One day my friend Matt, resident of Austin, Texas and finalist in the High School Lunch Memories Contest, sent me an "instant message" to tell me that he was surprised that I had not yet reviewed Burger King's Burger Shots. I replied that I was also surprised and I thought that he would also be a good man for the job. He agreed, so here you have it. By the way, this is Matt:
Living about a block away from a Burger King, and being without cable television, I first learned about BK Burgershots from the illustrious block letter marquee fixed underneath the Burger King sign. I initially envisioned some horrid burger-in-a-cup scenario; online research revealed these burgershots to be the far tamer threat of bite-size burgers. Burger King is no stranger to questionable names: witness the Angry Whopper or Croissan'wich. An infrequent fast-food consumer, I am nonetheless drawn in by all things gimmicky, and I knew I needed some of these tiny sandwiches.
Little Lady Laura and I stopped in for lunch today. I ordered a six-pack of burgershots and a four piece chicken tender, she ordered a whopper. We both got fittingly tiny plastic cups for water. The flat panel television was playing Disney's High School Musical, keeping up the theme of digestable, disposable flash-in-the-pan pop garbage. But here, I'm being too hard on the little guys.
They were perfectly adequate miniature representations of the standard BK burger: meat, cheese, two pickles, ketchup and mustard. The patties featured the ubiquitous grill-marks (I think Burger King would put char marks on the soda, if they could), belying the microwave prep I see every time I order here. One disturbing fact: the burgers are connected, joined at the patty, and the box encourages a "tear-and-share" method of dispersal, as if you and and a friend were only really hungry enough for 1 oz of meat a piece.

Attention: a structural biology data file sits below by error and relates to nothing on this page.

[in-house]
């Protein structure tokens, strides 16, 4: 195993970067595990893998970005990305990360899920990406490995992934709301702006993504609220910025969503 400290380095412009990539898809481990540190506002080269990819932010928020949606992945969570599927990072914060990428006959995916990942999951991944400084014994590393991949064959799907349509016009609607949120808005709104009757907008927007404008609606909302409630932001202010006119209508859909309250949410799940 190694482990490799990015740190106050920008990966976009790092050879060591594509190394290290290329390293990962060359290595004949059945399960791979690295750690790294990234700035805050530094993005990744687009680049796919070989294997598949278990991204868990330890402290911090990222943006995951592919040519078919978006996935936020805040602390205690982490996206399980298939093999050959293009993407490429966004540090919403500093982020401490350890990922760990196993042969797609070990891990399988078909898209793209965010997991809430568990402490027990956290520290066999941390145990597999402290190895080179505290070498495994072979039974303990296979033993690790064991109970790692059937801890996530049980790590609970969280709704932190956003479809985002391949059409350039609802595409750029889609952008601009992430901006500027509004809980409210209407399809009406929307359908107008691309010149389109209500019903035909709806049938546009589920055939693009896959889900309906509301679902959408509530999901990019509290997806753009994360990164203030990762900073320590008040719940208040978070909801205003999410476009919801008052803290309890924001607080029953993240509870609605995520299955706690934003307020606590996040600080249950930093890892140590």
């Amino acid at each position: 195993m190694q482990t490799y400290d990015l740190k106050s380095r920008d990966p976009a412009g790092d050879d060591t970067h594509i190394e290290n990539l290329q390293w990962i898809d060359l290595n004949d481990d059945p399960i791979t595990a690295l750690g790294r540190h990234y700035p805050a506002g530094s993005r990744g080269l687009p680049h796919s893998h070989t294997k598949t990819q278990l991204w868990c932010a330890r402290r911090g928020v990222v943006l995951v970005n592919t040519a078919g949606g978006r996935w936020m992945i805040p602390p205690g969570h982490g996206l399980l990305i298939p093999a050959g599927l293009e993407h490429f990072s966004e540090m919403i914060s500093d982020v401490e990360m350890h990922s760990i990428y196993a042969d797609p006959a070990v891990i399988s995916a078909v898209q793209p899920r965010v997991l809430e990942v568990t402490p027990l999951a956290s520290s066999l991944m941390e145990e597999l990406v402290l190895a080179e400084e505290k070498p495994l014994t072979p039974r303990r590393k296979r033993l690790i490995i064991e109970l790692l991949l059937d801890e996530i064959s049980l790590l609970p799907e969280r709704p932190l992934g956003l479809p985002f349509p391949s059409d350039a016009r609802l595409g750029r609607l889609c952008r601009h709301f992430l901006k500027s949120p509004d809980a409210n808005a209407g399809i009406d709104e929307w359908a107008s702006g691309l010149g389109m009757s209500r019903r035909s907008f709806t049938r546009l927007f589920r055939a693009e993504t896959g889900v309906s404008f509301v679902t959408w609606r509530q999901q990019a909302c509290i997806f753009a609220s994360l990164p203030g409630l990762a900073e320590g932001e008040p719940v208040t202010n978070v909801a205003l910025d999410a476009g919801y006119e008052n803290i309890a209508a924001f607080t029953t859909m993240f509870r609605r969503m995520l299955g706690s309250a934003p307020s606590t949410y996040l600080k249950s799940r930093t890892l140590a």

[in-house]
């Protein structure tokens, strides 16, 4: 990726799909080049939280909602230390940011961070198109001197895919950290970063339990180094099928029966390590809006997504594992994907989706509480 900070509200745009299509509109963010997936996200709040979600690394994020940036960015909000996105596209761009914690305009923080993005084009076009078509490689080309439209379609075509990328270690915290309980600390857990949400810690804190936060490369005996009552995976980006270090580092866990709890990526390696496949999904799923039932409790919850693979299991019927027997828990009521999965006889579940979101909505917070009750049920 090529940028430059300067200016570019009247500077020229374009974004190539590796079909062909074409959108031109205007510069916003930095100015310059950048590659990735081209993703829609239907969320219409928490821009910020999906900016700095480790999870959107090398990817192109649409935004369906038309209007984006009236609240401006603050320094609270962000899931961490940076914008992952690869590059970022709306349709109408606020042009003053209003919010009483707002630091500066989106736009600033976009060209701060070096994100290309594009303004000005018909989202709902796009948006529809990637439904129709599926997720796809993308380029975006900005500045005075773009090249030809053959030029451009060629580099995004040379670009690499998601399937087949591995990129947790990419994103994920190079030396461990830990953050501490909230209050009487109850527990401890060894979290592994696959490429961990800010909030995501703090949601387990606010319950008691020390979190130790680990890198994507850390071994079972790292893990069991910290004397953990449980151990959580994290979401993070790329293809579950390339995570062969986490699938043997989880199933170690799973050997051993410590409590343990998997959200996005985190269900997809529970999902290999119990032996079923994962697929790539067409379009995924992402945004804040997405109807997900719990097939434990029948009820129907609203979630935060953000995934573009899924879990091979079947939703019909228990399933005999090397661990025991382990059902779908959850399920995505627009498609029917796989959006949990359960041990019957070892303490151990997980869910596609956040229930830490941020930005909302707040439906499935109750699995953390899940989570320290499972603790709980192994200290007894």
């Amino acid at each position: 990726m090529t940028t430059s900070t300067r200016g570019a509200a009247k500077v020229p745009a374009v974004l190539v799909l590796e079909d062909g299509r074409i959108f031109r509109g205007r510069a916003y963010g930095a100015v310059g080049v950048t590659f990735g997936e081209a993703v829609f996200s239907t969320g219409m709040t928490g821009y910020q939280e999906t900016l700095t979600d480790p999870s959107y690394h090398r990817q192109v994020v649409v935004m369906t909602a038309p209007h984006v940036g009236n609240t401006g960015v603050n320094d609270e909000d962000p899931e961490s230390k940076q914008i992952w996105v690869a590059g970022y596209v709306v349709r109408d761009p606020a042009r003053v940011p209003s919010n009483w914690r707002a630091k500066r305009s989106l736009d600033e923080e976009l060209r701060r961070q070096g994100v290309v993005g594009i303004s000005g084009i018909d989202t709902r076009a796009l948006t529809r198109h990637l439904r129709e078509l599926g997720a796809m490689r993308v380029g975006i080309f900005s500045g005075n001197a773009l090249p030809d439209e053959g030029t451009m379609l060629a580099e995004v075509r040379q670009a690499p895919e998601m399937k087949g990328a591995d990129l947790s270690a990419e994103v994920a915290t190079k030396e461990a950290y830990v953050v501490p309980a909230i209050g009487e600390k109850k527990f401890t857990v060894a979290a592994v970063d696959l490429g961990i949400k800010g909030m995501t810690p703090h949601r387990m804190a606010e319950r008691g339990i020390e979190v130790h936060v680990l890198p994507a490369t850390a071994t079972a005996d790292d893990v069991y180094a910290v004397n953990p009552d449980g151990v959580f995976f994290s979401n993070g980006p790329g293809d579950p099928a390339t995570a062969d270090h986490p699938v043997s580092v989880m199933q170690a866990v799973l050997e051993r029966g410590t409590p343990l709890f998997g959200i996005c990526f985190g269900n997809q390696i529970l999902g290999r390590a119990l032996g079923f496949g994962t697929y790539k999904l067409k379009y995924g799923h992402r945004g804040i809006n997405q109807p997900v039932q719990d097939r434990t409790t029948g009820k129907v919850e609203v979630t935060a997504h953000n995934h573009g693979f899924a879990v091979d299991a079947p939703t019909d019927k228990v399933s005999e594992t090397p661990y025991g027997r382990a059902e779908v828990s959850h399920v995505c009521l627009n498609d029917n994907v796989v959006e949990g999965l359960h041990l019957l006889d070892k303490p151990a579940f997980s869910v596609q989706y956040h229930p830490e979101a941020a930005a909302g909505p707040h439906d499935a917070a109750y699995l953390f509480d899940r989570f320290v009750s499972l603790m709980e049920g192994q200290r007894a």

The box/product appeared to be sponsored by Heinz Ketchup, apparently "the only ketchup fit for a king". The paragraph on the other side of the box stated that these mini burgers were "designed to move", though I'm not sure how much more handy or aerodynamic they are than a regular hamburger, especially with their siamese-twin attachment. As a comparison, I snuck a few bites of the Little Lady's Whopper while she was in the restroom, and the cornocupia of veggies, sauces, and more substantial meat beat the pants off the burgershots. They were never intended for this sort of competition, though, and for what they are they elicited a not-condescending "meh" from both the Lady and myself.
Again, perfectly adequate carbon copies of the standard hamburger. Not really enough of a taste sensation for me to order again, though I am keen to try the breakfast shots. What can I say? I'm a sucker for tiny hamburgers. One final note: these are not sliders. Sliders sometimes have greasier buns and "special" sauce, but they always have grilled onions, which were sadly missing from the burgershots. This is what separates them from White Castle or the immortal Bates Hamburgers of greater Wayne and Livonia.